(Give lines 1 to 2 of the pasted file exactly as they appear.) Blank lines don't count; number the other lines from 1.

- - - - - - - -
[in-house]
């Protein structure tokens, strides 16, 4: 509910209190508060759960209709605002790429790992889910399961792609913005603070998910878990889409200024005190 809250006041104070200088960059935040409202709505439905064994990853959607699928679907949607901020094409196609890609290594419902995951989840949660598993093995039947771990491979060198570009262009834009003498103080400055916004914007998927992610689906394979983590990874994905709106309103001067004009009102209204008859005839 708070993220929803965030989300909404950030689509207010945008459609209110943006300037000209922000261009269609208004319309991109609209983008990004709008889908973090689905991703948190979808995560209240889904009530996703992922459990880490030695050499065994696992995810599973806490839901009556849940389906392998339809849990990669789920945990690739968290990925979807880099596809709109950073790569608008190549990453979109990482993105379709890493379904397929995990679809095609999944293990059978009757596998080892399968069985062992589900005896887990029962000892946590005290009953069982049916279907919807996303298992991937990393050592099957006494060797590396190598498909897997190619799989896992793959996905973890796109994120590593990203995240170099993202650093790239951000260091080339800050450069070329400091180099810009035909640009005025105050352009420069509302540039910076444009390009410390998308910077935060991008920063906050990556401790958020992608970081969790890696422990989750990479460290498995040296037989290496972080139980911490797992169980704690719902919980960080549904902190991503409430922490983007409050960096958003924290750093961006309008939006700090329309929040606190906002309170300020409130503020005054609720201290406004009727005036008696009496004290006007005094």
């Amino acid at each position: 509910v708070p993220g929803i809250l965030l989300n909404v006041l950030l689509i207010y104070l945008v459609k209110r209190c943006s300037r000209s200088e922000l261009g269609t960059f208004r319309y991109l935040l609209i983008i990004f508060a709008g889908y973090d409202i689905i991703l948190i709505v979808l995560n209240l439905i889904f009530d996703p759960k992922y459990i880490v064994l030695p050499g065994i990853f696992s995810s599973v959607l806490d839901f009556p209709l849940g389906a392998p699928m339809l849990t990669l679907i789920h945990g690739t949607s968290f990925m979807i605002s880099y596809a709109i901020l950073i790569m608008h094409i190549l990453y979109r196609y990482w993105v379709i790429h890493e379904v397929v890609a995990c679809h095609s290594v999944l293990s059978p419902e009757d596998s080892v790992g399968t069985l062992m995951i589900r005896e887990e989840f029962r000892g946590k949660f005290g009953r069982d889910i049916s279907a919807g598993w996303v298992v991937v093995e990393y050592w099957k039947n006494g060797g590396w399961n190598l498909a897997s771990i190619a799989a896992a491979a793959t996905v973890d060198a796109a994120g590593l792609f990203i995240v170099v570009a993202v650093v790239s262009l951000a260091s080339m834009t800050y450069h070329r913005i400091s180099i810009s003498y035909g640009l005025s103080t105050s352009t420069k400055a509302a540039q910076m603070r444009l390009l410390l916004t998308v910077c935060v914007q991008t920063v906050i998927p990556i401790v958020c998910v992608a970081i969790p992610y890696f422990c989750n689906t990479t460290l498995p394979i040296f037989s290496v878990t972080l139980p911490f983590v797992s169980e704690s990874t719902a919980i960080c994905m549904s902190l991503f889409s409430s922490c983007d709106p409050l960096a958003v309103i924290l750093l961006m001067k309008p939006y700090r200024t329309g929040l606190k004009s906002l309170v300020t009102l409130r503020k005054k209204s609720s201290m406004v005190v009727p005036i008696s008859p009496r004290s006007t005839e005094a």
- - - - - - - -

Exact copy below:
[in-house]
């Protein structure tokens, strides 16, 4: 509910209190508060759960209709605002790429790992889910399961792609913005603070998910878990889409200024005190 809250006041104070200088960059935040409202709505439905064994990853959607699928679907949607901020094409196609890609290594419902995951989840949660598993093995039947771990491979060198570009262009834009003498103080400055916004914007998927992610689906394979983590990874994905709106309103001067004009009102209204008859005839 708070993220929803965030989300909404950030689509207010945008459609209110943006300037000209922000261009269609208004319309991109609209983008990004709008889908973090689905991703948190979808995560209240889904009530996703992922459990880490030695050499065994696992995810599973806490839901009556849940389906392998339809849990990669789920945990690739968290990925979807880099596809709109950073790569608008190549990453979109990482993105379709890493379904397929995990679809095609999944293990059978009757596998080892399968069985062992589900005896887990029962000892946590005290009953069982049916279907919807996303298992991937990393050592099957006494060797590396190598498909897997190619799989896992793959996905973890796109994120590593990203995240170099993202650093790239951000260091080339800050450069070329400091180099810009035909640009005025105050352009420069509302540039910076444009390009410390998308910077935060991008920063906050990556401790958020992608970081969790890696422990989750990479460290498995040296037989290496972080139980911490797992169980704690719902919980960080549904902190991503409430922490983007409050960096958003924290750093961006309008939006700090329309929040606190906002309170300020409130503020005054609720201290406004009727005036008696009496004290006007005094």